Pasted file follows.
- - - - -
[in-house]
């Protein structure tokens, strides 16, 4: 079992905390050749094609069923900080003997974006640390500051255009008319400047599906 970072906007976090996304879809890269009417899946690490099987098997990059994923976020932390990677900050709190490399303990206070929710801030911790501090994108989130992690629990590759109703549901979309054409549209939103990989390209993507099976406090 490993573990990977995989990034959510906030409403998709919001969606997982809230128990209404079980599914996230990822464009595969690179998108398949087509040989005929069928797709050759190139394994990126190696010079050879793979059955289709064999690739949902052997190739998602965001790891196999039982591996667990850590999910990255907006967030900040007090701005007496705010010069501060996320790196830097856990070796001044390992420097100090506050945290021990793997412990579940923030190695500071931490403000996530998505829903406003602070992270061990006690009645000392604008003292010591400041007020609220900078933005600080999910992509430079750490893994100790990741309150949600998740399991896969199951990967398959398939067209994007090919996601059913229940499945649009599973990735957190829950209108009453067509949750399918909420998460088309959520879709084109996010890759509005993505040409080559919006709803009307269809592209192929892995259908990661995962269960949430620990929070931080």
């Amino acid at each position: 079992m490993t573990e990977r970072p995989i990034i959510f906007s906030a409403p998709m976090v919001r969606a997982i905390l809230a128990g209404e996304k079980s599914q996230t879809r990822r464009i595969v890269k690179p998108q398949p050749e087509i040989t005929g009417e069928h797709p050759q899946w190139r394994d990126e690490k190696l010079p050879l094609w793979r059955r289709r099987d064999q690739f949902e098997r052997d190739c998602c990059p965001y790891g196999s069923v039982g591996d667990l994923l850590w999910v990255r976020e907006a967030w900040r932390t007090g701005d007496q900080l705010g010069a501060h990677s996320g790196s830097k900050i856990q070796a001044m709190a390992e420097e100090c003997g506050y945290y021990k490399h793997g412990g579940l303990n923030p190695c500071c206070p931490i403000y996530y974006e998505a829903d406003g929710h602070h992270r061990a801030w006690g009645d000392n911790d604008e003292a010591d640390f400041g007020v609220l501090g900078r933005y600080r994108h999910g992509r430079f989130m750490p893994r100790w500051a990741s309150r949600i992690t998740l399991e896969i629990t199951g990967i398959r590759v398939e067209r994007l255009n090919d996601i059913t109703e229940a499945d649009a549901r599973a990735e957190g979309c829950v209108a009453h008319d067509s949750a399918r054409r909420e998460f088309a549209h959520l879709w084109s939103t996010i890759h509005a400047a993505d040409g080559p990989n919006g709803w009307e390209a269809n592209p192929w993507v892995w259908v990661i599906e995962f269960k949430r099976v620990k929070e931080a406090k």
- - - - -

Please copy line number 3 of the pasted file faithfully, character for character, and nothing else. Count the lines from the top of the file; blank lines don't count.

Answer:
């Amino acid at each position: 079992m490993t573990e990977r970072p995989i990034i959510f906007s906030a409403p998709m976090v919001r969606a997982i905390l809230a128990g209404e996304k079980s599914q996230t879809r990822r464009i595969v890269k690179p998108q398949p050749e087509i040989t005929g009417e069928h797709p050759q899946w190139r394994d990126e690490k190696l010079p050879l094609w793979r059955r289709r099987d064999q690739f949902e098997r052997d190739c998602c990059p965001y790891g196999s069923v039982g591996d667990l994923l850590w999910v990255r976020e907006a967030w900040r932390t007090g701005d007496q900080l705010g010069a501060h990677s996320g790196s830097k900050i856990q070796a001044m709190a390992e420097e100090c003997g506050y945290y021990k490399h793997g412990g579940l303990n923030p190695c500071c206070p931490i403000y996530y974006e998505a829903d406003g929710h602070h992270r061990a801030w006690g009645d000392n911790d604008e003292a010591d640390f400041g007020v609220l501090g900078r933005y600080r994108h999910g992509r430079f989130m750490p893994r100790w500051a990741s309150r949600i992690t998740l399991e896969i629990t199951g990967i398959r590759v398939e067209r994007l255009n090919d996601i059913t109703e229940a499945d649009a549901r599973a990735e957190g979309c829950v209108a009453h008319d067509s949750a399918r054409r909420e998460f088309a549209h959520l879709w084109s939103t996010i890759h509005a400047a993505d040409g080559p990989n919006g709803w009307e390209a269809n592209p192929w993507v892995w259908v990661i599906e995962f269960k949430r099976v620990k929070e931080a406090k």